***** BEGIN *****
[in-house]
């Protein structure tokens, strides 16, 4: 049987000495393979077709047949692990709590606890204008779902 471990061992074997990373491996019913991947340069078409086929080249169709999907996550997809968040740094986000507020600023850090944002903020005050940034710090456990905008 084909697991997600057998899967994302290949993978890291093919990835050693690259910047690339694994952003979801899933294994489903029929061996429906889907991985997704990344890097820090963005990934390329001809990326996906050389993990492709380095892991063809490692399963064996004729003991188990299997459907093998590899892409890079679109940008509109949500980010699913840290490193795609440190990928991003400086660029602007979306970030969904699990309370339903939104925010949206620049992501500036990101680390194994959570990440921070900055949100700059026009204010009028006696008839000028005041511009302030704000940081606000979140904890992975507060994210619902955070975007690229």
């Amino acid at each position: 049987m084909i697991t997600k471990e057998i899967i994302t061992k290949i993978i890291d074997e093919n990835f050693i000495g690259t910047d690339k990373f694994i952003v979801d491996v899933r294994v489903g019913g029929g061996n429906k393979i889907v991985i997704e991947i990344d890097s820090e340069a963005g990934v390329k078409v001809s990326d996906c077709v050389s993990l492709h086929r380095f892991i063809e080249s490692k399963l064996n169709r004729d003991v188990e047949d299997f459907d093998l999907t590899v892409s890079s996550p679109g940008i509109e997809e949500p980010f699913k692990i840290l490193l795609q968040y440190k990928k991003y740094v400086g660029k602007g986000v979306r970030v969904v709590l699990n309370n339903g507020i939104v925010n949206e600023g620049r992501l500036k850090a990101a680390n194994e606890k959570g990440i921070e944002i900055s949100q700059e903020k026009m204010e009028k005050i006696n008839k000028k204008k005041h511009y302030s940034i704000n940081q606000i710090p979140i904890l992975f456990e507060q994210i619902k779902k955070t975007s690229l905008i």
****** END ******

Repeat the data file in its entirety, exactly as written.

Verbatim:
[in-house]
């Protein structure tokens, strides 16, 4: 049987000495393979077709047949692990709590606890204008779902 471990061992074997990373491996019913991947340069078409086929080249169709999907996550997809968040740094986000507020600023850090944002903020005050940034710090456990905008 084909697991997600057998899967994302290949993978890291093919990835050693690259910047690339694994952003979801899933294994489903029929061996429906889907991985997704990344890097820090963005990934390329001809990326996906050389993990492709380095892991063809490692399963064996004729003991188990299997459907093998590899892409890079679109940008509109949500980010699913840290490193795609440190990928991003400086660029602007979306970030969904699990309370339903939104925010949206620049992501500036990101680390194994959570990440921070900055949100700059026009204010009028006696008839000028005041511009302030704000940081606000979140904890992975507060994210619902955070975007690229």
């Amino acid at each position: 049987m084909i697991t997600k471990e057998i899967i994302t061992k290949i993978i890291d074997e093919n990835f050693i000495g690259t910047d690339k990373f694994i952003v979801d491996v899933r294994v489903g019913g029929g061996n429906k393979i889907v991985i997704e991947i990344d890097s820090e340069a963005g990934v390329k078409v001809s990326d996906c077709v050389s993990l492709h086929r380095f892991i063809e080249s490692k399963l064996n169709r004729d003991v188990e047949d299997f459907d093998l999907t590899v892409s890079s996550p679109g940008i509109e997809e949500p980010f699913k692990i840290l490193l795609q968040y440190k990928k991003y740094v400086g660029k602007g986000v979306r970030v969904v709590l699990n309370n339903g507020i939104v925010n949206e600023g620049r992501l500036k850090a990101a680390n194994e606890k959570g990440i921070e944002i900055s949100q700059e903020k026009m204010e009028k005050i006696n008839k000028k204008k005041h511009y302030s940034i704000n940081q606000i710090p979140i904890l992975f456990e507060q994210i619902k779902k955070t975007s690229l905008i």